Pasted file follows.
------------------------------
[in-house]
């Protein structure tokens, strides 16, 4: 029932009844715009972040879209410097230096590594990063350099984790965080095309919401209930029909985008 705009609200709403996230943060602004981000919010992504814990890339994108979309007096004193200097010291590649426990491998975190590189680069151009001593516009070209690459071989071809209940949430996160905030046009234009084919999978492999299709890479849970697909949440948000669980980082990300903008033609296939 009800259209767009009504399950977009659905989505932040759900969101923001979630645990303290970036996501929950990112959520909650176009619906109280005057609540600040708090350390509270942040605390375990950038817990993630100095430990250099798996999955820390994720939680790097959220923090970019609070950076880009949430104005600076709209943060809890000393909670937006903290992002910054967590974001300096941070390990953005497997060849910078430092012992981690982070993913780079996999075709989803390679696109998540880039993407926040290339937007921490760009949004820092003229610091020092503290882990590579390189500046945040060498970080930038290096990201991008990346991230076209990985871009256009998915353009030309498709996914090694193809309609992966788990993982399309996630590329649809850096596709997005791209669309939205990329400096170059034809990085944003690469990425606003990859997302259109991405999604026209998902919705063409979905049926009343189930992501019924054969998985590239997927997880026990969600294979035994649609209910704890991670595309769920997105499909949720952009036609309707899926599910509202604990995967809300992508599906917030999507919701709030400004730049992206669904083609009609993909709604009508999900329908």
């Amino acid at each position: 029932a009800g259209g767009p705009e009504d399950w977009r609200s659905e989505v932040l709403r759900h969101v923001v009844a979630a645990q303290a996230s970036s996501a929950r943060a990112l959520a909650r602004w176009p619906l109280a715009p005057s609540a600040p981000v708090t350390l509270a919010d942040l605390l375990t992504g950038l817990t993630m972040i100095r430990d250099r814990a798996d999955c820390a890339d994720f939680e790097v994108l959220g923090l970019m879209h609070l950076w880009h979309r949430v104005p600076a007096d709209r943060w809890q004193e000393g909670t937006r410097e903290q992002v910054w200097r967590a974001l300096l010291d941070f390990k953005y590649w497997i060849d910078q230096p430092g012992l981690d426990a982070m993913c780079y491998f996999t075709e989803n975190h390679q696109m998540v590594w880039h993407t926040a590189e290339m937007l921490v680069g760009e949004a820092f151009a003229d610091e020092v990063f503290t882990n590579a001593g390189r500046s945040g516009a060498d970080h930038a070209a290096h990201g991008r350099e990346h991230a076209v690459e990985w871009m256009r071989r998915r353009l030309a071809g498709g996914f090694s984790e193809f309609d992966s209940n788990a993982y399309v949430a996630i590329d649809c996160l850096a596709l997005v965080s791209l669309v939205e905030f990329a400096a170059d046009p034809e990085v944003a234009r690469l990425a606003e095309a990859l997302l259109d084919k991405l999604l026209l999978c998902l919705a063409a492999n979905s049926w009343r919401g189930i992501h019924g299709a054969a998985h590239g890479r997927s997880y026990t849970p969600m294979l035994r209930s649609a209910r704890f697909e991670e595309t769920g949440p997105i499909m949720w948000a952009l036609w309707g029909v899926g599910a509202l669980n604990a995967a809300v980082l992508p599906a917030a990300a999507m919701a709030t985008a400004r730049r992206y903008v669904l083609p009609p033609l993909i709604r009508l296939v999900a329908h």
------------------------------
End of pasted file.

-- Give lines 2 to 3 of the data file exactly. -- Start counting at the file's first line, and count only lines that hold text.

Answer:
């Protein structure tokens, strides 16, 4: 029932009844715009972040879209410097230096590594990063350099984790965080095309919401209930029909985008 705009609200709403996230943060602004981000919010992504814990890339994108979309007096004193200097010291590649426990491998975190590189680069151009001593516009070209690459071989071809209940949430996160905030046009234009084919999978492999299709890479849970697909949440948000669980980082990300903008033609296939 009800259209767009009504399950977009659905989505932040759900969101923001979630645990303290970036996501929950990112959520909650176009619906109280005057609540600040708090350390509270942040605390375990950038817990993630100095430990250099798996999955820390994720939680790097959220923090970019609070950076880009949430104005600076709209943060809890000393909670937006903290992002910054967590974001300096941070390990953005497997060849910078430092012992981690982070993913780079996999075709989803390679696109998540880039993407926040290339937007921490760009949004820092003229610091020092503290882990590579390189500046945040060498970080930038290096990201991008990346991230076209990985871009256009998915353009030309498709996914090694193809309609992966788990993982399309996630590329649809850096596709997005791209669309939205990329400096170059034809990085944003690469990425606003990859997302259109991405999604026209998902919705063409979905049926009343189930992501019924054969998985590239997927997880026990969600294979035994649609209910704890991670595309769920997105499909949720952009036609309707899926599910509202604990995967809300992508599906917030999507919701709030400004730049992206669904083609009609993909709604009508999900329908």
């Amino acid at each position: 029932a009800g259209g767009p705009e009504d399950w977009r609200s659905e989505v932040l709403r759900h969101v923001v009844a979630a645990q303290a996230s970036s996501a929950r943060a990112l959520a909650r602004w176009p619906l109280a715009p005057s609540a600040p981000v708090t350390l509270a919010d942040l605390l375990t992504g950038l817990t993630m972040i100095r430990d250099r814990a798996d999955c820390a890339d994720f939680e790097v994108l959220g923090l970019m879209h609070l950076w880009h979309r949430v104005p600076a007096d709209r943060w809890q004193e000393g909670t937006r410097e903290q992002v910054w200097r967590a974001l300096l010291d941070f390990k953005y590649w497997i060849d910078q230096p430092g012992l981690d426990a982070m993913c780079y491998f996999t075709e989803n975190h390679q696109m998540v590594w880039h993407t926040a590189e290339m937007l921490v680069g760009e949004a820092f151009a003229d610091e020092v990063f503290t882990n590579a001593g390189r500046s945040g516009a060498d970080h930038a070209a290096h990201g991008r350099e990346h991230a076209v690459e990985w871009m256009r071989r998915r353009l030309a071809g498709g996914f090694s984790e193809f309609d992966s209940n788990a993982y399309v949430a996630i590329d649809c996160l850096a596709l997005v965080s791209l669309v939205e905030f990329a400096a170059d046009p034809e990085v944003a234009r690469l990425a606003e095309a990859l997302l259109d084919k991405l999604l026209l999978c998902l919705a063409a492999n979905s049926w009343r919401g189930i992501h019924g299709a054969a998985h590239g890479r997927s997880y026990t849970p969600m294979l035994r209930s649609a209910r704890f697909e991670e595309t769920g949440p997105i499909m949720w948000a952009l036609w309707g029909v899926g599910a509202l669980n604990a995967a809300v980082l992508p599906a917030a990300a999507m919701a709030t985008a400004r730049r992206y903008v669904l083609p009609p033609l993909i709604r009508l296939v999900a329908h």